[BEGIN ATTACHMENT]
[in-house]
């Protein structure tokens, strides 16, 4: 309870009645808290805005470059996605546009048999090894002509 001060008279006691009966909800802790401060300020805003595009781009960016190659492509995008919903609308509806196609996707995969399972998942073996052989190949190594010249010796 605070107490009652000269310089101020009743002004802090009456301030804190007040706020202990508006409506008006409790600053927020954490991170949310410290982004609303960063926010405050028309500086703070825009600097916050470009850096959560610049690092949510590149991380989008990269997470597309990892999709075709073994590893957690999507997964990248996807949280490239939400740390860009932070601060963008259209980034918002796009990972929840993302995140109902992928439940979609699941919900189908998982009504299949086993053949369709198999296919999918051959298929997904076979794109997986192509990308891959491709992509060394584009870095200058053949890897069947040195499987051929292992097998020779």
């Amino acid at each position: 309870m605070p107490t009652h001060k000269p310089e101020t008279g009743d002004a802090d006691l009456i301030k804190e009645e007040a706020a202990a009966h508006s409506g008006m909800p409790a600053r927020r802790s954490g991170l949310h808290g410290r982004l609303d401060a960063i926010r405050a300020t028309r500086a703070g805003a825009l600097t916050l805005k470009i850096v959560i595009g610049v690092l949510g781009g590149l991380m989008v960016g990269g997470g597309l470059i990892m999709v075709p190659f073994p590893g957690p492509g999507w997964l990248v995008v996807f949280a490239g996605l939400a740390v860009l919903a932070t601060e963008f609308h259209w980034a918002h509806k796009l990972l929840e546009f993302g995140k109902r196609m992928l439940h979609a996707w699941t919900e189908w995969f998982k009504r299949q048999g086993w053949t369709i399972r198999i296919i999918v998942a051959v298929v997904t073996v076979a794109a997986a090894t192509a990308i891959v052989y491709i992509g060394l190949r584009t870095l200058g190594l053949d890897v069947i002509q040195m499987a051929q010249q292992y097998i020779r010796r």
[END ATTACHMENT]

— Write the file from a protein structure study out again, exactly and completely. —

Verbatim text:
[in-house]
């Protein structure tokens, strides 16, 4: 309870009645808290805005470059996605546009048999090894002509 001060008279006691009966909800802790401060300020805003595009781009960016190659492509995008919903609308509806196609996707995969399972998942073996052989190949190594010249010796 605070107490009652000269310089101020009743002004802090009456301030804190007040706020202990508006409506008006409790600053927020954490991170949310410290982004609303960063926010405050028309500086703070825009600097916050470009850096959560610049690092949510590149991380989008990269997470597309990892999709075709073994590893957690999507997964990248996807949280490239939400740390860009932070601060963008259209980034918002796009990972929840993302995140109902992928439940979609699941919900189908998982009504299949086993053949369709198999296919999918051959298929997904076979794109997986192509990308891959491709992509060394584009870095200058053949890897069947040195499987051929292992097998020779």
């Amino acid at each position: 309870m605070p107490t009652h001060k000269p310089e101020t008279g009743d002004a802090d006691l009456i301030k804190e009645e007040a706020a202990a009966h508006s409506g008006m909800p409790a600053r927020r802790s954490g991170l949310h808290g410290r982004l609303d401060a960063i926010r405050a300020t028309r500086a703070g805003a825009l600097t916050l805005k470009i850096v959560i595009g610049v690092l949510g781009g590149l991380m989008v960016g990269g997470g597309l470059i990892m999709v075709p190659f073994p590893g957690p492509g999507w997964l990248v995008v996807f949280a490239g996605l939400a740390v860009l919903a932070t601060e963008f609308h259209w980034a918002h509806k796009l990972l929840e546009f993302g995140k109902r196609m992928l439940h979609a996707w699941t919900e189908w995969f998982k009504r299949q048999g086993w053949t369709i399972r198999i296919i999918v998942a051959v298929v997904t073996v076979a794109a997986a090894t192509a990308i891959v052989y491709i992509g060394l190949r584009t870095l200058g190594l053949d890897v069947i002509q040195m499987a051929q010249q292992y097998i020779r010796r």